Mr. Sadler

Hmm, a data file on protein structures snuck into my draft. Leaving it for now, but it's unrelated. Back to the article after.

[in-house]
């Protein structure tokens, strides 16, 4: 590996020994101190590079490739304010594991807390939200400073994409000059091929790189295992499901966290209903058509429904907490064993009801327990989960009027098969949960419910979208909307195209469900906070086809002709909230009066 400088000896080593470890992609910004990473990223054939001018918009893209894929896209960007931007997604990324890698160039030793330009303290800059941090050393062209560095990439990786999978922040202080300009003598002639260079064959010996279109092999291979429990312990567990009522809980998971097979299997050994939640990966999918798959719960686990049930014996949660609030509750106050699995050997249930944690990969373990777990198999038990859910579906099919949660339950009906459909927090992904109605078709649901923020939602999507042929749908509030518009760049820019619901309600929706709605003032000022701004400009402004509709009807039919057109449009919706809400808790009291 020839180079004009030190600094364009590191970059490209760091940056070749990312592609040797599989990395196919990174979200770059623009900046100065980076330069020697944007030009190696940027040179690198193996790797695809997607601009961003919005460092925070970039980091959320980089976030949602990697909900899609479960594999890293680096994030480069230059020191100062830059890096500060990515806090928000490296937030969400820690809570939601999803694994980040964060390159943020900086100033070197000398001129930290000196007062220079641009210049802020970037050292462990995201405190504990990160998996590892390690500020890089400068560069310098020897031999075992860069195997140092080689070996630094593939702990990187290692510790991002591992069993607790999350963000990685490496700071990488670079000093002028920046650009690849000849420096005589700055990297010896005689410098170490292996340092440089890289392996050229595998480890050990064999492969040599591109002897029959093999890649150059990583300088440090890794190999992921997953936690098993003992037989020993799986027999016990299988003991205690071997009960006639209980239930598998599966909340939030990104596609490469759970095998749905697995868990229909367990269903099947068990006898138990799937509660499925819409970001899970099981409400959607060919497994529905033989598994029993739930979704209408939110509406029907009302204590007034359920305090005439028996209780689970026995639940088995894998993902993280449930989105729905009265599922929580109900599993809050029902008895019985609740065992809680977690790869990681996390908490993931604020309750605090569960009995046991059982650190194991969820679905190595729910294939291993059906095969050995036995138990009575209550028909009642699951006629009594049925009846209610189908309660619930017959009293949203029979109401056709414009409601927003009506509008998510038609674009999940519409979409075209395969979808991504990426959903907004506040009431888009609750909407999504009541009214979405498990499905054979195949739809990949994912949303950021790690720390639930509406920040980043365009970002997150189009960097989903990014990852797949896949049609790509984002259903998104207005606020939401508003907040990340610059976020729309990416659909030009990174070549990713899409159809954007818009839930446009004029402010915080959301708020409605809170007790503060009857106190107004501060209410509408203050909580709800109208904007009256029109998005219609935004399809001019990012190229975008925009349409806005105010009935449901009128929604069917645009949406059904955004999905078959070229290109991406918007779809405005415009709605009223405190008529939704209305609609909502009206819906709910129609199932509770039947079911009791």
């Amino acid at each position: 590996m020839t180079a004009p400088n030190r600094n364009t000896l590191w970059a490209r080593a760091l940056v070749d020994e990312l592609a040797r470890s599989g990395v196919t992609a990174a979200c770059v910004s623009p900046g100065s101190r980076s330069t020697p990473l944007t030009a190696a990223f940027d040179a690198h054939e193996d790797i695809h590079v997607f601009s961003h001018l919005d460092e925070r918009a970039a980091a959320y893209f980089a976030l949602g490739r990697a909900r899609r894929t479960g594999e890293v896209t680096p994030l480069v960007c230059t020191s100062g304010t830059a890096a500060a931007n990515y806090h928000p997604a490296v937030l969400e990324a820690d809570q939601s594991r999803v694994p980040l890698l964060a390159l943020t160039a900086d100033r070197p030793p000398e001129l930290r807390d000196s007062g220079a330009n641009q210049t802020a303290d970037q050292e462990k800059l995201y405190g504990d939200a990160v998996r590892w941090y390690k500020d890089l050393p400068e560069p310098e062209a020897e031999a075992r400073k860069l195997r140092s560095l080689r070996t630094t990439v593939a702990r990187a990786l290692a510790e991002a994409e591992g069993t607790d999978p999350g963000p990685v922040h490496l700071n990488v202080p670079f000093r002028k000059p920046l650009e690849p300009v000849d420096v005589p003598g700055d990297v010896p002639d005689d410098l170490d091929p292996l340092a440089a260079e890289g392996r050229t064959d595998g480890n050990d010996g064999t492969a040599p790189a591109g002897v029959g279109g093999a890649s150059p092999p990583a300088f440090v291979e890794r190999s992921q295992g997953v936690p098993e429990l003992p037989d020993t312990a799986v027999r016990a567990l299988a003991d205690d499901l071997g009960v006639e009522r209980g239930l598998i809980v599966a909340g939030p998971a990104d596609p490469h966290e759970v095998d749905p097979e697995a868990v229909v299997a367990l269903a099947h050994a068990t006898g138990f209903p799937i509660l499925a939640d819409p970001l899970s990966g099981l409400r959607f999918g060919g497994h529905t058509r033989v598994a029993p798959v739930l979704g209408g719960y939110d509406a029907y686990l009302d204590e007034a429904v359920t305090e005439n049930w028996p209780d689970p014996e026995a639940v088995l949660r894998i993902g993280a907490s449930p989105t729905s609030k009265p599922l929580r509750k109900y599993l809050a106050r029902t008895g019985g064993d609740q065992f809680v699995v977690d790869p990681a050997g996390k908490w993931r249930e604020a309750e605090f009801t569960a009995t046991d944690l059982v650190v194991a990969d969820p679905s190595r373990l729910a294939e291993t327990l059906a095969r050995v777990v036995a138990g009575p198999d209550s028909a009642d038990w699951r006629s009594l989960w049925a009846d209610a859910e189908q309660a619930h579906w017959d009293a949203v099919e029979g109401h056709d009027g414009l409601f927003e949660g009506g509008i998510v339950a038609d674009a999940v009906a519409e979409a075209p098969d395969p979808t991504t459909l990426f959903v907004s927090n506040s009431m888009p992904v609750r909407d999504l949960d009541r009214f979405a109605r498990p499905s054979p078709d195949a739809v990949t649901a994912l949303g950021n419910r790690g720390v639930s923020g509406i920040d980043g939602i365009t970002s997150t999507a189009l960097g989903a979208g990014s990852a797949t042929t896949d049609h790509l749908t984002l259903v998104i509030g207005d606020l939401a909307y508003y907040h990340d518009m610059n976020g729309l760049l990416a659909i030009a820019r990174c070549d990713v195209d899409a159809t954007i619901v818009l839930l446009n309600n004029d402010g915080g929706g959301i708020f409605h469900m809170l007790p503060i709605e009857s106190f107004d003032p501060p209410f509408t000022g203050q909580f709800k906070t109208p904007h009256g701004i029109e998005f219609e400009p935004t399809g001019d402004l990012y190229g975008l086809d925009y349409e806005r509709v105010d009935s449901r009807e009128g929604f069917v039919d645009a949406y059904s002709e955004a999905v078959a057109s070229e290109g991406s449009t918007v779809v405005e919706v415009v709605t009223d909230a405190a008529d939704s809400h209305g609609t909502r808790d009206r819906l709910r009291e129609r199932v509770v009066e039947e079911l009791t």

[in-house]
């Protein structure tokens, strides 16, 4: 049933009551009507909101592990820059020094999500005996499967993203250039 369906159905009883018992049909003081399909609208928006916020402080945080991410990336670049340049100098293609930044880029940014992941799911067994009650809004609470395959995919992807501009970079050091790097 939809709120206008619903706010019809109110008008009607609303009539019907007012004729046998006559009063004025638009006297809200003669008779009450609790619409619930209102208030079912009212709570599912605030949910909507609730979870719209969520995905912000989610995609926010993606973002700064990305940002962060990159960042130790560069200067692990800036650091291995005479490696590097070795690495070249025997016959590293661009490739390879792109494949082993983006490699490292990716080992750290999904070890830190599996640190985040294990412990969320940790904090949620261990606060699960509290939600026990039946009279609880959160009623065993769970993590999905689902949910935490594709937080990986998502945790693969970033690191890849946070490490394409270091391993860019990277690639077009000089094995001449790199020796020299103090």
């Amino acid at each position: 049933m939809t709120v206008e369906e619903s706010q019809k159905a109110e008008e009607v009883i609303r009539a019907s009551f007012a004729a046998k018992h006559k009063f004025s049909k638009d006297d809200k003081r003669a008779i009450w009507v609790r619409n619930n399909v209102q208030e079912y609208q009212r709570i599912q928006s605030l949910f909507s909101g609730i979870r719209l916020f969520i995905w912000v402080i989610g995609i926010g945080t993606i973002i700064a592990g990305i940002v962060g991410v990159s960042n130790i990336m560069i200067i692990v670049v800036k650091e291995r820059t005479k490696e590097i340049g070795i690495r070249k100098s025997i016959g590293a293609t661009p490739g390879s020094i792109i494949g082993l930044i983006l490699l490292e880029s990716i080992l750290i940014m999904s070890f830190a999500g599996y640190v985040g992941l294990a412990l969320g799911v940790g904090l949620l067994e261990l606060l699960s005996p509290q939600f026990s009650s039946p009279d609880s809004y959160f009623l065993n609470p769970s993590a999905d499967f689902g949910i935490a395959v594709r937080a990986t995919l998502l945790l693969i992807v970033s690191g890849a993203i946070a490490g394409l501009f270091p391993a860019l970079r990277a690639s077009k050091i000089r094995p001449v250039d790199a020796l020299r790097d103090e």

said, he could not avoid alluding to the statement made that evening with respect to the Town of Leeds, by the hon. Member for Bramber. He trusted the House would not be guided by private communications in preference to the statements contained in the document he had that night laid on its Table—a document which had been signed by 1,500 individuals, for the most part heads of families, who complained that they were in a situation of unparalleled distress. He asked the House if they would credit information derived from private sources, declaring that the country was prosperous, when they had daily laid before them petitions from every quarter of the United Kingdom praying for relief from the pressure of misery no longer tolerable? [During the time the hon. Member was speaking considerable confusion prevailed. Mr. Irving stood up, and appeared anxious to speak. The Speaker at length succeeded in restoring order.] Mr. Sadler proceeded. He had said nothing offensive to the hon. Gentleman. He had not impeached his veracity. [Mr. Irving again rose amidst cries of Order!] He was not conscious of having uttered anything offensive to any individual. He thought that private documents ought not to be placed in competition with public petitions. If private communications were to be entitled to such authority, he could draw a letter from his pocket, written by a person for whose respectability he had no doubt the County Members would vouch; and from this letter it would appear, that, in this very Leeds, men were supplying the place of animals, by carrying coals to the towns. He did say, that the statements of individuals should not be suffered to out-face the petitions of the people. It would be most mischievous and most insulting to the petitioners who humbly approached that House. He felt himself called upon to vindicate the veracity of the petitioners, whose distress he had brought under the notice of the House. In the petition he had presented, there were allegations of a peculiar character; and as they would be printed, he begged to call the most serious attention of the House to them. The petitioners complained of having been reduced to a state of the most pitiable distress, and this through no fault upon their part; yet they did not approach the House as paupers—they only besought it to protect their honest industry, that they might, as heretofore, maintain themselves and their families in competence and respectability. To them it was insulting, when they came humbly before the House, to have it stated that the town of Leeds was in a state of prosperity. At that time the wealthy inhabitants of Leeds were endeavouring to preserve from starvation no inconsiderable portion of their industrious townsmen. Their exertions, and the statements of the petition he had presented, were unhappily too much in unison, and 1,500 heads of families had on that very night intrusted him to present to the House a document that came at the very moment to shew the incorrectness of the private information of the hon. Member for Bramber. He could have wished that that touching document had been committed to abler hands, but confided to his he had done his duty in presenting it, and he had only to pray that his Majesty's Ministers and that House would lend a serious ear to its important statements. To him it was most painful to advert to the situation in which the industrious classes—the most numerous and certainly the most useful part of the community—had been placed for many years past; and it was painful to reflect on the manner in which they had been treated, their representations neglected, and their demands of redress treated with contempt. Alterations were made in the policy of the country, that policy under which it had risen to an unexampled pitch of power and prosperity—alterations which were recklessly made, which had the effect of undermining our grandeur, and had gradually reduced the middle and working classes to their present condition. From a state of comparative ease and opulence they had been plunged, he meant all those who lived by their labour, into penury and difficulty. These alterations were followed by depreciation in the price of all commodities, and nobody had derived any advantage from the mischievous change except a small minority, the public servants, who brought it about, and the public creditors. To them he might add those who, being stipendiaries on the country, who derive their incomes for no services, spent abroad or where they pleased, the sums they drew from an overburdened public. There were a few men in the country all-powerful, who had a multitude of reasons for not equally reducing the public expenditure to the general reduction of prices. They had made the country like an extravagant man of rank who, though he had wasted half his revenue, is not permitted to dismiss one servant of his establishments, and is compelled to proceed burthened with useless extravagance and grandeur, towards certain ruin. The only consolation Ministers could find for the country under such circumstances, was to praise, like the flatterers of the ruined victim of extravagance he had alluded to, the generosity of their master in paying to the last farthing all his debts of honour, leaving the tradesman who had supplied his wants to starve or perish in a gaol; so Ministers meant, though they starved the industrious people, to pay the debt of honour they had contracted to the public creditor. Every class of society he repeated except the mere monied capitalist, the fund-holder, and the pensioner, was in a state of extreme suffering, or sinking into such a state, and yet parties interested in believing the contrary, could assert that the country was prosperous, or if the general complaints were too loud for that assertion to gain credit, they could assert and find honest men to believe, that the distress was partial and temporary, confined to spots, and rapidly passing away. He might be disposed to believe, with the hon. Member for Bramber, that, as compared with the winter months there was an improvement, Spring was the seed-time, and if we were to be fed from the produce of our own fields, the agriculturists of England must now be at work. If we were to be clothed by our own manufacturers this was the most favourable season for their toil. He was not so much surprised at the improvement as to find it so trifling, considering the season of the year and the smallness of the various stocks on hand the demand for labour was not urgent. A spring without an increase of business would be like a spring without one bud or one flower. It sometimes happened, however, that the blights of spring were more melancholy to behold than the barrenness of winter, and he was apprehensive that such a blight would visit the spring of our industry. The causes which had produced the winter of our distress continued in operation, and would he was afraid augment that distress which Ministers had ventured only partially to deny. As long as the present policy were persisted in, he should not anticipate much from a returning gleam of prosperity. Though he might be utterly hopeless as to the final result, he must expect some such gleams from the struggles of our industrious people. The Dolphin was radiant in beauty in the hour of death: the retreating surge sometimes threw back a bold wave that almost touched its former height; but when the whole body of the waters was receding, when death had laid its iron hand on the denisen of the deep, a single wave or a single gleam of beauty could not restore life, or carry back the water to the top of the tide. No country ever had its prosperity annihilated at once, and he confessed that he saw in alternations of prosperity and distress only the fearful evidence of a violent struggle to avoid decay. In a few years there had been two or three such, and as they recurred later in time, they became more frequent and more violent. Notwithstanding the exertions and the ingenuity of the people, the Revenue was declining, the resources of the country were diminishing, and the population was discontented; while the advocates of what he might call the new system were deprecating the exertions to overcome our difficulties, and describing them as the results of unfounded and undue speculation. Gleams of prosperity were but exacerbations of the wasting disorder which was preying on the vitals of the country. An inquiry into the causes which had produced this alarming change in its condition was worthy of Parliament. There were some of them which he knew the House would be forbidden to explore, and they were precisely the causes which would probably be more interesting, being the sources of our disease. He was not afraid to meet his opponents on the general question, and it might be best approached by looking at those means of prosperity which still remained unimpaired, because they were beyond the reach of a ruinous policy. Looking then from the particular causes of distress to the general question, he must say, that if he were to contrast England as it was with respect to comforts and the elements of industry with what it had been some few years past, the consequence would be anything but favourable to her state at present. He thought that if the distress of the agricultural, manufacturing, and labouring classes were considered, it would be impossible for any man to draw a conclusion from the comparison, which would be satisfactory cither to his head or his heart. And yet this was something-strange; it would be allowed on all hands, that their duty should be to take advantage of the favourable circumstances of the country, to husband its resources for the benefit of the people—how then came this horrible visitation of distress? The present generation lived in the same country as their fathers—one of the most beautiful and fertile of the earth—they possessed the same elements of wealth— they possessed the same colonies, encompassing the globe like a belt, and bearing to our shores the produce of every soil and the luxuries of every clime—they had a superabundant capital—a capital that was adequate to drive the trade of the whole world, and, what was still greater and more highly to be prized than capital, they had industry which created all capital,—industry too that for its ingenuity, was unparalleled in the history of nations—and, withal, they possessed these in a period of long and profound peace (for they were assured by the Speech from the Throne that there was not a hostile gale to breathe upon the island); and yet what was it that now prevented them from developing those resources, and plunged them in a state of misery? It could be no trifling deviation from the path of duty. It must have been some fatal error. With respect to the causes which had been assigned for the distress by hon. Gentlemen, they were so numerous that he could hardly recollect them, and it would be amusing to sum up the catalogue, were it not too appalling to be a subject of mirth. It was only five or six years since, if he recollected right, that the Earl of Liverpool had attributed the distress of the country to over-production. This was sufficient for the time—but a few years after, it was said in the House of Lords that the distress proceeded from under production. Again, in 1826, the bankers were to blame—now it is the fashion to say the Irish bog-trotters are in fault. In 1827, we had too dry a season—in 1829, the season was too wet. Under all these conflicting opinions, then, he must still ask what was the cause of the distress? and if a Committee to inquire into it were granted, he, for one, would approach the question with the intention of considering it with truth and accuracy; and if all would consent to do this, it would show the people of England that the House of Commons was anxious to hear, even if it were impossible to redress. He thought, too, that some relief might be afforded— he would not hesitate to assert that a better system of agricultural protection might be established. The more they attended to the great and sustaining pursuit of agriculture the more would they do for the prosperity of the country. But that agriculture we had discouraged, throwing on it the odium of a supposed protection, without affording it a real protection, and we encouraged by our purchases the agriculture of foreigners, enabling them to accumulate a capital that would at some future day be brought to operate against ourselves. Our colonial trade was surrendered also to foreigners, who reaped all its advantages without in any manner contributing to the expenses of our possessions. Free trade, if placed on proper grounds, was undoubtedly a word of precious estimation; but if they were obliged to deal with many who would look only to their own prosperity, we should also take measures to secure ours. If prohibitory duties were imposed in other countries, protection was decidedly necessary in ours, to liberate the people from their distress. Free trade, in fact, as proposed to them, was merely a contemptible delusion. Hon. Members asserted that competition was the soul of trade; so it was; but what competition had they, but that of two men struggling for existence, when the hands of one were tied—of two individuals contending in the race, when one was loaded and borne to the ground? Thus they talked of free trade when there was nothing free, and of competition when there was nothing fair. It was true, if they took those for their councillors who had gained by the general depression and public calamity, they would see nothing more satisfactory than the state of the country; but, if they consulted their own understanding and their own hearts, they would find nothing less so; for, however flourishing might be the condition of the few, the mass of the people were suffering. With respect to the currency, he had to observe, that many misrepresentations had been made as to the views which he and the hon. friends with whom he sat entertained upon the subject; but it was useless for them to explain their principles when the policy of the existing order of things was already decided upon. The Currency was one of those few questions which were never to be considered: it was a sort of political blasphemy to allude to it: on all other matters you might touch, but if you ever ventured to talk of the Currency, you were sure to be forthwith stultified by all those hon. Members who, by some sudden illumination, had been made political economists. Now it appeared to him that the circulating medium was that which represented that property of a country which was perpetually interchanged. It, therefore, came to fix the value of all property whatsoever. If, then, they had not encumbrances of an amount and kind to which it was unnecessary to allude, it would be a matter of little consequence whether this circulating medium were multiplied tenfold, or diminished in the same degree. Thus, for instance, if we had only a few 100,000l. in circulation, and the labourer only received 1d. a-day, it would be of no consequence, since this penny would provide him with all the necessaries of life. But would any man be bold enough to say that, situated as they were at present, the prosperity of the labouring classes would not be deteriorated by the abstraction of a portion of the circulating medium? He would put the question in another form. Without pretending to know any thing of political economy, he believed he might lay it down, that capital was a remunerating profit on labour; and that debt was an engagement to pay for so much human labour. The circulating medium was the measure of this labour, and consequently, whatever affects that circulating medium, must deteriorate the measure of labour, and so reduce the amount of the labourer's profit or reward. To present this point in another form, he would ask, with respect to the agriculturists, how had the debt been contracted? They engaged to pay fifty millions of bushels of wheat, but from the alteration in the currency they now paid eighty millions of bushels: thus they "kept the word of promise to the ear, and broke it to the sense" and to the heart, of a large portion of the people. Turning, then, to the manufacturer, the question was, whether, since 1819, the value of his property had not diminished nearly one-half? He did all who sat on the benches round him the justice to believe that they wished to pursue the real interests of the country; but they were wofully mistaken, and their measures inevitably made a much larger quantity of labour be given by the great mass of the community, for the same commodities, or to pay the same debt, than would have been given if the circulating medium had not been changed. He did not understand the logic of the Chancellor of the Exchequer, on the subject of 5l. notes, nor why the issue of a 1l. note was more an invasion of the King's prerogative than the issue of a 5l. note. But if a 5l. note were the lowest denomination to be allowed in 1819, it was not to be forgotten, that at present a 3l. note represented a larger mass of labour: nevertheless, it was still contended, that no notes below 5l. ought to be issued. Another point connected with the currency was the endeavour to delude by mystification, and by pretending that the circulation of the country was convertible into gold; paper was, in truth, still the foundation, unless, like some mad architect, it was attempted to place a pyramid upon its apex, instead of its base. He saw no reason why a country should not thrive permanently upon a paper circulating medium. The North American Colonies, very early in their career of independence, had a paper currency exceedingly faulty and depraved, yet they had risen with astonishing rapidity to vast strength, by the multiplication of their inhabitants. He denied that a gold currency was a safeguard against panic; it would instantly disappear when the lower classes began to feel the alarm. On this point he again appealed to history, and asked if, when thousands and tens of thousands were ruined by the South-Sea Babble, the gold had not disappeared. At the same time, he was no friend to an unlimited issue of paper; he would have it involve a greater degree of responsibility, and those who furnished the notes should furnish this security, without attention to charters and monopolies. He would not detain the House more than a few minutes longer. He would have approached the great question of the currency by annihilating a certain portion of the National Debt, and thus have preserved the equilibrium between funded and landed property; but by the plan that had been pursued—to use a familiar figure—the cart had been put before the horse. Some hon. Members had talked of agricultural activity, but the month of March was the seed time, and then, if ever, the farmers must be busy, unless they meant the whole of their land to lie fallow. In the same way, manufacturers, if they had any work at all, were engaged during the Spring; but, hanging over that Spring, he saw a melancholy and a deadly blight, ready to destroy its blossoms. He admitted that at this moment the country was in a state of comparative ease: but this was only the passing-off of the stream,—the tide of distress would flow again. Highly gifted as he believed Ministers were— competent to their situation as he thought them—and honest as he was persuaded were their intentions—yet he doubted if they associated in themselves all the wisdom of the nation; and they might receive some useful suggestions from other quarters. He begged to hesitate before he concurred in the opinion that the statement made by the Chancellor of the Exchequer of last night would be generally satisfactory, because the relief must be partial; and it would be of little benefit, indeed, to the great mass of the community, who were most intensely suffering. In conclusion, he would state in three words what, in the present state of the country, the House ought to do:—1. It ought to compel a large reduction of taxation—2. A great diminution of expenditure—3. It ought to establish a fuller and sounder circulating medium.